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We all take backups hoping to never use them, but of course some day we are going to.

I was wondering if there has been any best practice guide written about how often a disaster recovery plan should be tested.

At the moment I do dry runs every so often when I am feeling particularly paranoid, but there is no schedule and nothing is automated.

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3 Answers 3

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As for almost any thing in the world, there are some trade offs you need to deal before deciding what is the appropriate approach.

First thing is to evaluate your business and infrastructure to elaborate a risk management plan (disaster recovery and business continuity plan are items inside this one). Answerig questions like

  • "What is the money loss if the website goes of for 10 minutes? For 1 hour? 12 hours?"
  • "What is the reputation loss?"
  • "What are the major impacts other financial and reputational?"
  • "How much data can I recover? Are there an redundancies for database? For the server?"
  • "Will configuration management and versioning help me out? How well are they?"

Other than this, you need to plan disaster recovery in some levels. If it is webserver crash, a cracker invasion, a flood/earthquake, national backbone failure, a powerdown...

As you can see some risks can just be mitigated, some will demand a lot of work, and some you just can't act directly.

After all evaluations, you can determine which tests would you do and how often. Whenever a point change, you should test it actively, eg, if you buy a new server, you should test the power down, a crash... When everything is pretty the same but data on database, a fortnightly or monthly backup test is enough (if risk management allows it). Major corps usually simulate this once a quarter, as well as everything else.

Just one point... you should work on automating what is possible to automate. If your risk management plan points that going out implies in a massive loss, then makes sense to speed up through automation as much as possible to minimize that impact.

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I'm gonna have to go with "it depends" on this one, but more on that later. I think (and it's a fairly subjective question) that it matters more what you test, not how often you test it. As Catcall said you might have to deal with having to set up a completely new server (obviously not if you're using shared hosting, or in general if you don't run your own server). So you need to make sure that everything can be brought back fairly quickly. It obviously doesn't help you any if you can restore every page you host from a backup within minutes if the whole server won't run/doesn't have the mods you need for the site/doesn't have the database required/etc. So you might restore everything that was shared with the world, but you're missing a weird plugin or include that all the pages needed and you're left figuring out what's missing, how to install it, and how to go from there.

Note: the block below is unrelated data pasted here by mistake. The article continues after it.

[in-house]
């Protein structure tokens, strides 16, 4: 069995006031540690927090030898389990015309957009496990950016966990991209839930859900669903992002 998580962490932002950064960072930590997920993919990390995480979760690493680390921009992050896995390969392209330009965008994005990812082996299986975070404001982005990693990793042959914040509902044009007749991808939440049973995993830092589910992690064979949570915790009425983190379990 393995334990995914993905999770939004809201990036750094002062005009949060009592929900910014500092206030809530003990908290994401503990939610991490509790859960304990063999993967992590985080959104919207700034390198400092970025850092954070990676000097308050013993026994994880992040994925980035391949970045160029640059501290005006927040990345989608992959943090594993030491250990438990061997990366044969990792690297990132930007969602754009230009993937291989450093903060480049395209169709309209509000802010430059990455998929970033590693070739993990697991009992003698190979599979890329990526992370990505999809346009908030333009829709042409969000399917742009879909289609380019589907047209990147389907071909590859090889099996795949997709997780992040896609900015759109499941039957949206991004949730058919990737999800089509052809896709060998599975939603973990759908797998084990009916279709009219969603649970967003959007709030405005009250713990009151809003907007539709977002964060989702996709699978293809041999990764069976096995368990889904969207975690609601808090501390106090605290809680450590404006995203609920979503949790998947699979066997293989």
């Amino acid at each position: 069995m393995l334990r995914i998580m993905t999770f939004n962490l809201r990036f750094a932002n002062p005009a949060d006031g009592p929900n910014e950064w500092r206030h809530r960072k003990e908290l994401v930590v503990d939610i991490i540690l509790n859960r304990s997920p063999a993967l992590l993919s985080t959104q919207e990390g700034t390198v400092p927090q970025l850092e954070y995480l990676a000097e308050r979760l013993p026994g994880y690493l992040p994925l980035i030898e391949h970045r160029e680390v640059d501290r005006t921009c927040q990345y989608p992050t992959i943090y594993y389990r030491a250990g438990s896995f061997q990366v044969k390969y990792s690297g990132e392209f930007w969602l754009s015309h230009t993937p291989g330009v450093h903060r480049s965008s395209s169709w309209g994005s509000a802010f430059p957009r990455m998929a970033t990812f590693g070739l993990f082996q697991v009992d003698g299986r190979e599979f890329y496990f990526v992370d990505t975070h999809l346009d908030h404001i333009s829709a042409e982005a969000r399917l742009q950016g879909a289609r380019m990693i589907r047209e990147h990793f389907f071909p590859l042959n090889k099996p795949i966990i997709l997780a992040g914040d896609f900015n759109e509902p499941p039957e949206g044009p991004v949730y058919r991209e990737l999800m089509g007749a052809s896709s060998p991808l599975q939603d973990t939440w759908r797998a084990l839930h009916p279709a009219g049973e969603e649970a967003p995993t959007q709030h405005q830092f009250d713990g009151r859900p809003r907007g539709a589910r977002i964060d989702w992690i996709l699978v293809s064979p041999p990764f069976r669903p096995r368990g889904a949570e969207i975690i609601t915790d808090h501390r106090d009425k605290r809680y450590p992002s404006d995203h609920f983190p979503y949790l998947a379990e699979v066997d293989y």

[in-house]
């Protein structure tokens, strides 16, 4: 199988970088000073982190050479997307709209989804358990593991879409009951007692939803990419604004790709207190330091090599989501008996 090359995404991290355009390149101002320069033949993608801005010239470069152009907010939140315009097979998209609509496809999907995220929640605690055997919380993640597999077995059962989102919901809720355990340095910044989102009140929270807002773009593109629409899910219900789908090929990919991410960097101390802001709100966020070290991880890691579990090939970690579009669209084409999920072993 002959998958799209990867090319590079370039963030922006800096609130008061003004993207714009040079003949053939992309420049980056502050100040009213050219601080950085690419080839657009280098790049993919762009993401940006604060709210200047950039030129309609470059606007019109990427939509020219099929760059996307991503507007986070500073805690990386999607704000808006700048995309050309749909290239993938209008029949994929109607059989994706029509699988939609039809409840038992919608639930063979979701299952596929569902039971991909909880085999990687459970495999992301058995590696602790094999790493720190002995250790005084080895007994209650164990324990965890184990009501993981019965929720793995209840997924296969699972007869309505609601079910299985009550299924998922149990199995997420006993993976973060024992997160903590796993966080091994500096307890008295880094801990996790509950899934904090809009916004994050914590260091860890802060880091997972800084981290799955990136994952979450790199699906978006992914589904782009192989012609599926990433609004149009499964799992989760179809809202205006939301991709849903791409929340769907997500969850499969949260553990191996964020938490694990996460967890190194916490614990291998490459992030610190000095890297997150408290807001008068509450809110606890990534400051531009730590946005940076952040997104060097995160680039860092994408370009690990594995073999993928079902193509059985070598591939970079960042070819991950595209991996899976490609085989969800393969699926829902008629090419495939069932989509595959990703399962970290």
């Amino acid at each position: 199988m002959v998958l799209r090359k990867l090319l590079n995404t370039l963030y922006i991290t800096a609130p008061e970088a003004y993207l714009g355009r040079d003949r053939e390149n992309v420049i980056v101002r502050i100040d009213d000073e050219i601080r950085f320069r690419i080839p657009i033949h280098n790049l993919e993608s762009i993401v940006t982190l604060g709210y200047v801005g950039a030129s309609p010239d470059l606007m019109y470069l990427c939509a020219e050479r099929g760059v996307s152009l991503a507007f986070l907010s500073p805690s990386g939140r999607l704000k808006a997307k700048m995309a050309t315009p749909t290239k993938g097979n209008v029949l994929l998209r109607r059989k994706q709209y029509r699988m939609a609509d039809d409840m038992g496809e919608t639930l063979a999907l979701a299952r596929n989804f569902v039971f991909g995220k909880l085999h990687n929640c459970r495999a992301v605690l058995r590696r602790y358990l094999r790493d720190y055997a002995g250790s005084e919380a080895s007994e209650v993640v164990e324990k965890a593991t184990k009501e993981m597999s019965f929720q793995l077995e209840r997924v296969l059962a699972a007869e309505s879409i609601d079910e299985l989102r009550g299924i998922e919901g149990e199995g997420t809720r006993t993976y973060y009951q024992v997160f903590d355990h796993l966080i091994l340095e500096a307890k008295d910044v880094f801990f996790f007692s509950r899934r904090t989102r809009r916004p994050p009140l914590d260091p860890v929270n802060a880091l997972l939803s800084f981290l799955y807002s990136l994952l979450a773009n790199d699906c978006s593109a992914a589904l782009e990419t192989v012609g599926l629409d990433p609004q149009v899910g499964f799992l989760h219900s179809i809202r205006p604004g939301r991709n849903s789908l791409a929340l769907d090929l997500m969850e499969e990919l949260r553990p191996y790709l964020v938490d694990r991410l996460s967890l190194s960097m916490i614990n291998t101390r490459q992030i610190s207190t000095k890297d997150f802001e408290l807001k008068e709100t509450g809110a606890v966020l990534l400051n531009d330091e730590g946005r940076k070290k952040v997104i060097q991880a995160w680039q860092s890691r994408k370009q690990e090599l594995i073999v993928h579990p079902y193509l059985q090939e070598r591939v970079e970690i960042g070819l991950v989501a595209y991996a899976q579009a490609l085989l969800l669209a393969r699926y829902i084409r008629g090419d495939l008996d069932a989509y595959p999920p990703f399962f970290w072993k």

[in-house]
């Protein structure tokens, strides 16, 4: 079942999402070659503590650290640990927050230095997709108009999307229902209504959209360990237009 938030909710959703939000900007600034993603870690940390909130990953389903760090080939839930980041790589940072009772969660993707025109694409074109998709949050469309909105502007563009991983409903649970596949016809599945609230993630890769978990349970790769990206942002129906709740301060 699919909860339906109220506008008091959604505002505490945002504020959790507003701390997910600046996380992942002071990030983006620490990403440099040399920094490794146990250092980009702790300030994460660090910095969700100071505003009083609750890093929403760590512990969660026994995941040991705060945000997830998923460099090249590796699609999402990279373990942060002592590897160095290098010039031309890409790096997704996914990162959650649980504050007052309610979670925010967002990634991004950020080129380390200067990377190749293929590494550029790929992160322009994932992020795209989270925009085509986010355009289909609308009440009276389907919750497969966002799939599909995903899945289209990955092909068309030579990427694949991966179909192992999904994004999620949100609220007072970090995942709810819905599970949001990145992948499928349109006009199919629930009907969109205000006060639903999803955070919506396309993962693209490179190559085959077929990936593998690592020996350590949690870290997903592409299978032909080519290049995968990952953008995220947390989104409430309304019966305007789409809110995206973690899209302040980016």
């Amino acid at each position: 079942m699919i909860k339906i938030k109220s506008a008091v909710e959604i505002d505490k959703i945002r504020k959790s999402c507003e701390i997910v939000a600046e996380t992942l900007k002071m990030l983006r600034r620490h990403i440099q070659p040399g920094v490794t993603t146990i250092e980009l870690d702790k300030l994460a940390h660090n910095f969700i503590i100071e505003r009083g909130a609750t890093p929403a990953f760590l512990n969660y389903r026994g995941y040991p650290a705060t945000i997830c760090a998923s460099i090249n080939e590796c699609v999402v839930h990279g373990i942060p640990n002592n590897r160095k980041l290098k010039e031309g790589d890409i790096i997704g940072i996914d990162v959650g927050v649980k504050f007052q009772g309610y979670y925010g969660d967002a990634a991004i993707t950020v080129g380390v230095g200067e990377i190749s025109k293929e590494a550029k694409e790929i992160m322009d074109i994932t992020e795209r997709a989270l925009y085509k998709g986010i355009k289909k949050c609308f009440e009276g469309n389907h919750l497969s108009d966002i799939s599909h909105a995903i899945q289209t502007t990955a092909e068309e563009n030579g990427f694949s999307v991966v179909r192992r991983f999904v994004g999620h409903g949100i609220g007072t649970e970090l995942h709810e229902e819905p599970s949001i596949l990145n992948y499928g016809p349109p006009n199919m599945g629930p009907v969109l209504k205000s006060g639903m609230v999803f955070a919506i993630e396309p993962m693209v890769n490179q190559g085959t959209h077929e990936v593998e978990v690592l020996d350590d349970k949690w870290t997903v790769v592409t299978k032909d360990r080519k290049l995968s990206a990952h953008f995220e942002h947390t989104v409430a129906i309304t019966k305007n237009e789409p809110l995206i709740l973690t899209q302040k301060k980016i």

After you have tested bringing back the currently working environment and restoring data from the backup I really don't think you need to test it too often. I would just make sure to test it once anything at all changes on the system (new version of whatever servers are running, new hardware, new operating system, new database version, etc. etc.).

As far as the "it depends" goes.... What kinda website are you running ? Obviously it doesn't make sense to invest hundreds of hours into testing the backup solution if you're hosting a small website for 100 visitors a month. If a down time of 12 hours severely cuts into your profit you should probably test at least once a month, though.

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Your disaster recovery plan should be tested often enough that it will work correctly 100% of the time should you have a disaster it's supposed to cope with. That means when you're woken up in the middle of the night, given no caffeine, screamed at during the whole process, and so on.

My plan is supposed to cope with someone breaking in and stealing the server, but I'm not expected to cope with that in just two hours in the middle of the night. I'm allowed time to buy a new server locally, reload the OS, install a spare tape drive, and restore from tape.

I rarely run a full restore. But I test my ability to restore from tape, including my ability to restore really large files, several times a week. I actually restore files, and compare md5 checksums.

The main web site I take care of (just a small part of my job) doesn't need to be restorable from tape, but the server it's on does. The web site builds from a subversion repository, and I can rebuild it from the sources in about 20 minutes after bringing the server up.

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